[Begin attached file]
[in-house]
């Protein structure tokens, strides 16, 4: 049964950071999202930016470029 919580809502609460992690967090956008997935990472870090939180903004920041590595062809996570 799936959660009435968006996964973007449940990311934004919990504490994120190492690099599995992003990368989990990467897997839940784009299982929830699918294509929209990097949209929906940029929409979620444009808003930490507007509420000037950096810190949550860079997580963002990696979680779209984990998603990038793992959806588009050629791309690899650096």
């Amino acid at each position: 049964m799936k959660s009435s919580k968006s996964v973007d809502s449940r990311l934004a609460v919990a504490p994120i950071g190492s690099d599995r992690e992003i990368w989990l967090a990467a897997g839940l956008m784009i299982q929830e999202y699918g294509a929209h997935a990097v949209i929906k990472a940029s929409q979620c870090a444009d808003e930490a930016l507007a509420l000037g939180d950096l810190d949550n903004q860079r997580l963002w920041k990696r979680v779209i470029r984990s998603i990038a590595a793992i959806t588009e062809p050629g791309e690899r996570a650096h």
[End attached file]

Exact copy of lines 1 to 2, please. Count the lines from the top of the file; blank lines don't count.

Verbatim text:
[in-house]
């Protein structure tokens, strides 16, 4: 049964950071999202930016470029 919580809502609460992690967090956008997935990472870090939180903004920041590595062809996570 799936959660009435968006996964973007449940990311934004919990504490994120190492690099599995992003990368989990990467897997839940784009299982929830699918294509929209990097949209929906940029929409979620444009808003930490507007509420000037950096810190949550860079997580963002990696979680779209984990998603990038793992959806588009050629791309690899650096």